> answers for L_G_ _ included
        > LOGIC and LIGHT.) Finally, DeWall tested the
        > subjects on actual logic puzzles.
        > Although the volunteers who had been primed
        > with logic words tended to choose logic-related
        > terms in the word-completion task, priming didn't
        > help them with the puzzles. The zombies failed.
        > On the other hand, explicitly instructing people
        > to think about logic-related ideas,
        > tapping into their conscious mind, did make
        > them perform better on logic tests.
        > Brain scans also provide ammunition to beat
        > back the zombies. If our inner zombie really
        > is in charge, then we would expect to see some
        > distinct patterns of brain activity when we
        > performed a task. If we did something unconsciously,
        > only the "zombie network" of regions would
        > be detected. If we did the same thing consciously,
        > the zombie network would light up, but this
        > time along with the few other regions of the
        > brain that give us a feeling of awareness.
        > Lieberman and his colleagues have been running
        > experiments whose results don't fit those
        > zombie brain patterns. To map conscious and
        > unconscious processing of information, Lieberman
        > used a classic psychology experiment in which
        > subjects learn arbitrary rules about
        > stringing letters together, known as an artificial
        > grammar. People can learn these rules consciously
        > (by being told, for example, that v always
        > follows t). They can also learn artificial
        > grammar unconsciously by looking at a lot of
        > "words" that follow the rules. Later, when
        > psychologists show them strings of letters,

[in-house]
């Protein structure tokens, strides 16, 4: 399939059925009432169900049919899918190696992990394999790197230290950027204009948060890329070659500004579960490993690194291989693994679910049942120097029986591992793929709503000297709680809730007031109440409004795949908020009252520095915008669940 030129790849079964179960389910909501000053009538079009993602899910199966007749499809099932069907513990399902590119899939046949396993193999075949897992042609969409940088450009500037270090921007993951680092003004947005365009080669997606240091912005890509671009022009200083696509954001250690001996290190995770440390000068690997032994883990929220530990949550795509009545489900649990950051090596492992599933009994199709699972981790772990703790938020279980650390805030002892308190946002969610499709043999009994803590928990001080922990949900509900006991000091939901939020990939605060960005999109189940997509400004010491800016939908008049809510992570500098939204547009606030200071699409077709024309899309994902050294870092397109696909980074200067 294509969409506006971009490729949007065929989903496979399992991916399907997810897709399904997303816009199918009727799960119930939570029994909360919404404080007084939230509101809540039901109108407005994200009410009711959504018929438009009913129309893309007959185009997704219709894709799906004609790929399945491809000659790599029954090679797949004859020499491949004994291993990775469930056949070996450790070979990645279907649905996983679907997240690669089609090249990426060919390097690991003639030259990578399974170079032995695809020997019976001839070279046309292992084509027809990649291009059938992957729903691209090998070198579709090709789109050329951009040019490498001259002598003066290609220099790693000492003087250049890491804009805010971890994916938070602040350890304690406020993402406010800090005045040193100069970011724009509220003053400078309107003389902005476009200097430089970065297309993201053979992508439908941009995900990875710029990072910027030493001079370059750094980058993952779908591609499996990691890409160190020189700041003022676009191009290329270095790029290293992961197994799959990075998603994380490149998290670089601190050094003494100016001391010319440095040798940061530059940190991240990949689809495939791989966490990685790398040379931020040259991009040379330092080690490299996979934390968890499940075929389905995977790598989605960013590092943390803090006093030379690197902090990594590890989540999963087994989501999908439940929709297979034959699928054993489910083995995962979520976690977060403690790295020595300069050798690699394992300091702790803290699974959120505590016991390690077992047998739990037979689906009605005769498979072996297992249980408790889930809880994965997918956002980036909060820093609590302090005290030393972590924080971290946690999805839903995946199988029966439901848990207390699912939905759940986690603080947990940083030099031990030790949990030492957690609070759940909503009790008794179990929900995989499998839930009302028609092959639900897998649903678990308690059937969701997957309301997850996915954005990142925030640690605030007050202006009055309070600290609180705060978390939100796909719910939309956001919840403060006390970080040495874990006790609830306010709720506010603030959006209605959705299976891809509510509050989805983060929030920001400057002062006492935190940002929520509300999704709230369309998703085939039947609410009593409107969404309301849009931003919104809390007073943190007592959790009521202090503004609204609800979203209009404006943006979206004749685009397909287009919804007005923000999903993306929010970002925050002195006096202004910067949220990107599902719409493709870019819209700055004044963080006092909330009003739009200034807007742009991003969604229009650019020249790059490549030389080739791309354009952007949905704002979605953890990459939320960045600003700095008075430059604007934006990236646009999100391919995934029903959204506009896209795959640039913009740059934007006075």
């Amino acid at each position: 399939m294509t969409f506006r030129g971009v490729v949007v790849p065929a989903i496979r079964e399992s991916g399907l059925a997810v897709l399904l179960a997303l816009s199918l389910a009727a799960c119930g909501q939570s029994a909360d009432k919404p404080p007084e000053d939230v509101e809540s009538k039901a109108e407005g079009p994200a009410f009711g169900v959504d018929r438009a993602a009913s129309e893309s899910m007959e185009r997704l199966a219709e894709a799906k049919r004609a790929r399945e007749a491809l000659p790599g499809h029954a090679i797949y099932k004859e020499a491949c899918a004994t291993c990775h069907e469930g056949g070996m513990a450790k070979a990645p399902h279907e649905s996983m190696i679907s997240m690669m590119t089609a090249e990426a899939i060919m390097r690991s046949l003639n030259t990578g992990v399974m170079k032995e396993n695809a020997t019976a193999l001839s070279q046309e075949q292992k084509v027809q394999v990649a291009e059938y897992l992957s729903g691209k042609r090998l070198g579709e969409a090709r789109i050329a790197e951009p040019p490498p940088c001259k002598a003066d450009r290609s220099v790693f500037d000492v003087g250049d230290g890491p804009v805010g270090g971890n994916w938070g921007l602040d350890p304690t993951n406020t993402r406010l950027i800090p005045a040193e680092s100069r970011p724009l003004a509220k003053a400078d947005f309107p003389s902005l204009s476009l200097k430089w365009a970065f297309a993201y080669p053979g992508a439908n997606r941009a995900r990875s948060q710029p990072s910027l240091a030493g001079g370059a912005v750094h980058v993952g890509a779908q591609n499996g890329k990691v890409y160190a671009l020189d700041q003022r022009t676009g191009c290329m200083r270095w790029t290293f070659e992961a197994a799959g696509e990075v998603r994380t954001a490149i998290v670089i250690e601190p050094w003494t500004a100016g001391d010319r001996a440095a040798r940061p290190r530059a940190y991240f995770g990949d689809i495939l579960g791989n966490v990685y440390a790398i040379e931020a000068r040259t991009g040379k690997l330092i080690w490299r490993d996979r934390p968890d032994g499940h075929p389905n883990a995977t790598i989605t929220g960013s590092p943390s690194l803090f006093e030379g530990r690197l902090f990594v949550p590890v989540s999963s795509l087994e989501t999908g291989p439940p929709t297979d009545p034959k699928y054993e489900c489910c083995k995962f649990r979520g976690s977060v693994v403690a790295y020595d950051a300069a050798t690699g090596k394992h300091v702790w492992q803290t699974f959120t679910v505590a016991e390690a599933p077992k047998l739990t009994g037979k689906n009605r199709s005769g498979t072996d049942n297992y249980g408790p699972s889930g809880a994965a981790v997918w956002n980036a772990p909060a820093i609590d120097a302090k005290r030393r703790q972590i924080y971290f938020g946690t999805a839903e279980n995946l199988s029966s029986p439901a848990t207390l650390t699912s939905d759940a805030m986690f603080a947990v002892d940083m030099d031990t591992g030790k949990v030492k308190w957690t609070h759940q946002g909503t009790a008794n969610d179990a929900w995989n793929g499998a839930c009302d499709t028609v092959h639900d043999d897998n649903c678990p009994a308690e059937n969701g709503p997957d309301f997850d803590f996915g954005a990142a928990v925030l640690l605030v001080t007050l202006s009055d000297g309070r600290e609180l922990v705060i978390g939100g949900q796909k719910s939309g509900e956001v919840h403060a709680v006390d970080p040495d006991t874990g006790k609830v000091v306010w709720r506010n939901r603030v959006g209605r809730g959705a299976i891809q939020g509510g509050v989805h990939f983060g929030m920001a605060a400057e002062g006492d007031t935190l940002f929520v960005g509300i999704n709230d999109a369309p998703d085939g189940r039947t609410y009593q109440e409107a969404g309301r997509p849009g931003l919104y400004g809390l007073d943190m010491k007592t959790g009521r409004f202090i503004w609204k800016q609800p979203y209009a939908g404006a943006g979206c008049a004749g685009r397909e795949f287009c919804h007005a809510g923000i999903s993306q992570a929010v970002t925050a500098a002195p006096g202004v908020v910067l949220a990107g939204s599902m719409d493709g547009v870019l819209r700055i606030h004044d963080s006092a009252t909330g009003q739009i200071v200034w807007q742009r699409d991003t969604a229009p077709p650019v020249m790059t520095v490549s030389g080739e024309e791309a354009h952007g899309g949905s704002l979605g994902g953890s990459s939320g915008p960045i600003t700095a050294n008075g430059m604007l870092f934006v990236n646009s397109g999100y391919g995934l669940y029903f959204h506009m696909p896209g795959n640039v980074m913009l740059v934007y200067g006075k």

> they can tell the researchers whether or not
        > they are valid, without being able to say
        > what the rules are.
        > Lieberman showed his subjects an artificial
        > grammar that incorporated two types of rules,
        > one that could be learned consciously and another
        > that tended to be picked up only unconsciously.
        > Then, as he scanned their brains, the subjects
        > were shown another set of letter strings and
        > had to judge whether their grammar was valid.
        > One region of the brain became active when
        > the subjects identified conscious rules, while a
        > different region became active for the unconscious
        > rules. The two regions followed an inverse
        > relationship: When one was more active, the
        > other was less so. The conscious brain took
        > its own, distinctive path. Lieberman got similar
        > results when he showed a group of subjects
        > pictures of other people's faces while the
        > researchers scanned their brains. In some
        > trials Lieberman had his subjects choose two words to
        > describe each face's expression, forcing
        > them to consciously reflect on the emotions
        > they saw. In other trials, subjects chose a name for
        > each face, but no attention was drawn to its emotion.
        > The brain activity in the two groups was
        > strikingly different. When people merely chose
        > a name for an angry face, the amygdala region of the